I grew up in a home where my Mom was cooking from scratch all the time. We were the lucky consumers of homegrown veggies, where we all had a part to play in the planting and harvesting. Our meals were all home-made, courtesy of my awesome Mom. And this love of real food she and my father have shared with me is at the core of everything that I do. It informs all of my days.
To the right here is a photo of my Grand-Maman Lena, my sister Kelly and me. My grand-parents lived next door, so it was a regular thing to go over after school to help my Grand-Maman make cookies. She never followed a recipe! She was amazing!
I distinctly remember her Tarte au Sucre, or my Grand-Papa's favourite, Tarte aux Raisins. I could never agree with my Grand Papa on that one. But I sure appreciate what that pie signifies.
You knew Christmas was upon us when you could smell my mom and Grand-Maman making Tourtière, the traditional meat pie served at French-Canadian Christmas feasts and Réveillons since the dawn of time, I'd say.
The Ancestral connection
My sister has been diving deep lately to trace back the history of our ancestors to the 1600s, tracking voyages across the ocean, and the migrating ways of our ancestors. The joining of families and cultures along the way, as well. I keep thinking of these people before me, and how many of them would have taken part in making tourtière at this time of year.
One thing that has remained a strong piece of our culture throughout all of this history is Le Réveillon. In French-Canadian and Acadian circles, le Réveillon is a late night celebratory feast that everyone in the family joins in on the 24th of December, and sometimes too on New Year's Eve.
It's meant to be a big meal, with loads of different foods on which the family will feast after the Christmas Eve Church service. The idea is that all the cousins, aunts, uncles and grandparents gather around this massive table of good food, chatting, laughing and visiting. We would all celebrate in to the wee hours. The late night would usually end with the opening of presents, and tuckered out children weeping and exhausted, collapsing on the basement couches.
A key centrepiece in this celebration? The traditional Tourtière, or meat pie. But in my case, I'm not just talking any meat pie. I'm talking the Acadian version of the meat pie.
My Acadian roots
The Tourtière that most people will think of is one made with ground meats. It was originally made with whatever game meat you could find, or what you had on hand. (Tourtière literally comes from the word 'tourte', which means pigeon.)
My Grand-maman's version was from the Acadian tradition, made with stewed meats that were cooked low and slow for six hours plus. Simple seasonings, but deeply nourishing. Stewed meat? Well that works out in our favour, honey pies! They're lower in histamine than ground meats, and are a-ok on stages 1&2 of the Histamine Haven protocol.
As I was preparing these mini-tourtières yesterday for this blog post, the scent reminded me of those days when I was young, chasing cousins around the house, with the waft of all of the big feast prep tended to by all the moms and matantes and Grand-Mamans. And I imagine that feeling was something that was common amongst all those who came before me.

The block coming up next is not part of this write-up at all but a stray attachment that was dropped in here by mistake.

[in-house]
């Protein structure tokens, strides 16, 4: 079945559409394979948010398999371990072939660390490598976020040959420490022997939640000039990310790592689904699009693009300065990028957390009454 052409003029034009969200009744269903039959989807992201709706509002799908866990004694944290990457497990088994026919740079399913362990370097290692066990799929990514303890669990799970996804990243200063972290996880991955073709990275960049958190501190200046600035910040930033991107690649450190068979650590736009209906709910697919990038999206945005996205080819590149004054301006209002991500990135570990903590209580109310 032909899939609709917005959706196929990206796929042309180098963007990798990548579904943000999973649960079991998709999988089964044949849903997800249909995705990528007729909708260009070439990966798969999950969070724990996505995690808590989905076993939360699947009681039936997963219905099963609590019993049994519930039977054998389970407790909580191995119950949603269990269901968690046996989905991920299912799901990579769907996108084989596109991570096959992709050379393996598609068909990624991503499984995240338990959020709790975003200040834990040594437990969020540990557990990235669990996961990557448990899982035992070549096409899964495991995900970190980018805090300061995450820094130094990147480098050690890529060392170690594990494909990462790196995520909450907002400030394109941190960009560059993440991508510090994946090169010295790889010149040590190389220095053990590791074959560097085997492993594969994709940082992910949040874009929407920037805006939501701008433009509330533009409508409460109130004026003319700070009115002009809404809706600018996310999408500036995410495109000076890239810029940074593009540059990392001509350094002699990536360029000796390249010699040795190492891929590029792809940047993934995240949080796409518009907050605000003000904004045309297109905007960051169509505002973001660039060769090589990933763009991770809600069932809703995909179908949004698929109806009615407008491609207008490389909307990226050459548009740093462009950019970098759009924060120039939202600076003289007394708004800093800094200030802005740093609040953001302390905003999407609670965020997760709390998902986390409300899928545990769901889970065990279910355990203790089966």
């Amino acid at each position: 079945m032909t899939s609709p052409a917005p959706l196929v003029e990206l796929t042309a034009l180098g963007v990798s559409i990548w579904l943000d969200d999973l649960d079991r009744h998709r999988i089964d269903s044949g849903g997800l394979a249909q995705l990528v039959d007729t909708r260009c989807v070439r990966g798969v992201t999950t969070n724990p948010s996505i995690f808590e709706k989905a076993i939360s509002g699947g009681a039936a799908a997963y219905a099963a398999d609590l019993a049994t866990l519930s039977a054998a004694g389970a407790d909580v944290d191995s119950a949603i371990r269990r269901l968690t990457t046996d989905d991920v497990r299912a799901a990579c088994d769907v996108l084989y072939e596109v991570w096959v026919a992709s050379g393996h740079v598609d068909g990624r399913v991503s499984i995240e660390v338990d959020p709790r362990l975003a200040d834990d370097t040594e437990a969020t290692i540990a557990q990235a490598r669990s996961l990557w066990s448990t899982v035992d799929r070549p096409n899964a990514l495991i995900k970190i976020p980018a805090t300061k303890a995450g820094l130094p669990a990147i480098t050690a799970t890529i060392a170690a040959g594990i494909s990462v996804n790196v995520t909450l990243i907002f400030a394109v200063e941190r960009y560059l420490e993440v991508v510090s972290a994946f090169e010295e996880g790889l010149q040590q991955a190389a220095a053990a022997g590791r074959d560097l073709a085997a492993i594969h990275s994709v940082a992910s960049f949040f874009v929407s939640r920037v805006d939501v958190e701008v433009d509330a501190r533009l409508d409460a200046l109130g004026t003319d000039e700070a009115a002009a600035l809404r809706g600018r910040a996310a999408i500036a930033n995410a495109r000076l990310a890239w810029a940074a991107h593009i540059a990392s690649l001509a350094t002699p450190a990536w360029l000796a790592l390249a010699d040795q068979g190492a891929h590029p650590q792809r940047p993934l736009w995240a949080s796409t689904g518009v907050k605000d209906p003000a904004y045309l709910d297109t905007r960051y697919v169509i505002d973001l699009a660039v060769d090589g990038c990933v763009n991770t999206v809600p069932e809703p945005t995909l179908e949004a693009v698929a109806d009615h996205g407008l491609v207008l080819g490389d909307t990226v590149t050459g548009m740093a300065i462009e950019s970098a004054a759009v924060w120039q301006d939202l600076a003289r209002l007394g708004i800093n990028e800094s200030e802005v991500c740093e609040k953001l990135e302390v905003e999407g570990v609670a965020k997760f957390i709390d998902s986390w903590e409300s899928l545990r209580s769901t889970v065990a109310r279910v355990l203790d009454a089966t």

Those scent memories still live in me, witnessed by my gut reaction when preparing this pie last night for this blog post. I was misty-eyed, as the flood of memories came; I immediately thought “Christmas is soon! Everyone will be here soon! This must also mean there are Christmas cookies already baked and stashed away in the house somewhere, I should go look!”
Sigh. Isn't it marvellous how we are wired to react to scents, inter-woven in to memories? This is being human, I'd say.
What you'll need
The Acadian version uses stew meat instead, 1 part beef to 2 part pork. For earlier Histamine Haven stages, opt to go with only pork, or do a combo of pork and lamb. As you move up the stages, using stew beef may be well tolerated by some.
The crust for this recipe is a grain-free, gluten-free, super crispy and delicious offering to top your mini pies with. Bonus here too -- it's made with lard, a traditional fat that my Grand-Maman most definitely used in all of her pies. Source it from a small local pork producer, or check out your local health food store for some of this good stuff.
This crust is not what my Grand-Maman would have made for this pie, but she would sure celebrate the fact that I'm getting in my kitchen to make some pie for the people I love, using whatever I have on hand. I'm pretty sure that's the main reason we have pie in this world.
This whole pie really is quite a simple process, and one I will continue offering in tradition to my family at this time every year. Especially in these little individual-sized deep dish bakeware: it makes for a beautiful (and less sloppy!) presentation.
The recipe shared below here is written up just as it was dictated to me by my Maman some 15 or more years ago, with some low histamine tweaks added in. The colours look bland, and with such a short list of ingredients, do not be fooled. This ain't a bland tasting seasonal treat at all.
I hope you like it.
Wishes to you for a smooth sailing kind of season ahead. Keep chaos at bay, friends. And make some Acadian Tourtière.
Here's a recent photo of me and my good lookin folks, from a recent trip out to the East Coast to catch some brilliant tunes at the Stan Rogers Folk Festival in Nova Scotia.
I know we walked on the same lands our Ancestors would have walked. Sheesh, this is a good life.